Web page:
“There were women and people of color at every company that loved the movie — some men and some white men,” Hart continued. “At the end of the day, when it got to the white male gatekeeper — time and time again — they said, ‘I don’t know who this movie is for. I don’t know how to market it.’”
Months later, perhaps this small Netflix show can stand as proof that there is an audience for these kinds of stories. Netflix doesn’t release its viewership data to the public – at least, not without a publicity purpose, and not data that is verified by a third-party service such as Nielsen.
However, in the week following its premiere “Raising Dion” began showing up in the service’s “Popular on Netflix” promotional row – for what that’s worth. (That designation doesn’t necessarily tell a user what’s popular on the service overall, but what’s popular among viewers who have similar tastes in movies and TV shows.)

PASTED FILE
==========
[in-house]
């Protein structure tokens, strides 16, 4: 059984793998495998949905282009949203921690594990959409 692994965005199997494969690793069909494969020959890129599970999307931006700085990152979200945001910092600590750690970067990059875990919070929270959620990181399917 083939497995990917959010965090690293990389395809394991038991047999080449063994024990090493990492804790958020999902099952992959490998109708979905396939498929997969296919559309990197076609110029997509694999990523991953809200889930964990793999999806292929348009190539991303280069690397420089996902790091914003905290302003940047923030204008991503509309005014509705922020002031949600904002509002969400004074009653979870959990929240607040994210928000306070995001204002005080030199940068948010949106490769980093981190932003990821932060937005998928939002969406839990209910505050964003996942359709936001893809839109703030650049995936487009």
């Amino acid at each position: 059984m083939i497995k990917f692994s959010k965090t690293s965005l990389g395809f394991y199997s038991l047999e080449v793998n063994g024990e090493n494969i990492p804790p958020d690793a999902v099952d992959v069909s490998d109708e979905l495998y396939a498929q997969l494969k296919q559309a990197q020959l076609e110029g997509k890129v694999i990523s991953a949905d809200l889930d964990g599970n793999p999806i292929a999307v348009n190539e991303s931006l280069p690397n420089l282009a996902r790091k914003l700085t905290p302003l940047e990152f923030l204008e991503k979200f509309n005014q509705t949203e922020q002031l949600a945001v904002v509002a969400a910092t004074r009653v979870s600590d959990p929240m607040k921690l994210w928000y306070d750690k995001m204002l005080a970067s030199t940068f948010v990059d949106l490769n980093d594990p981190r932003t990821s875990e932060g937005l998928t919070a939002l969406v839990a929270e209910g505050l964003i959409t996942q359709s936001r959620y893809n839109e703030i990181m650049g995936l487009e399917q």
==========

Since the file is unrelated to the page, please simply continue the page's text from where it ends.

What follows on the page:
A better indicator may be the online percolation on sites with tools that measure awareness via user interest. For example, although user ratings systems on sites like Rotten Tomatoes and IMDb are more reliable PR tools than anything else, consider that “Raising Dion” shot up 514 slots on IMDb’s MovieMeter rankings, which is powered by monitoring user search.
At the time of this story’s publication, it was ranked at No. 93 – higher than “Ballers,” which stars Dwayne Johnson and concludes on Sunday, and “Riverdale,” and only three slots lower than “Killing Eve.”
These numbers aren’t perfect, flawless evidence of success, but they amount to some kind of validation. And they’re important to note in order for future filmmakers and writers creating stories centered upon protagonists that don’t fit the conventional hero or savior mold, i.e. white males.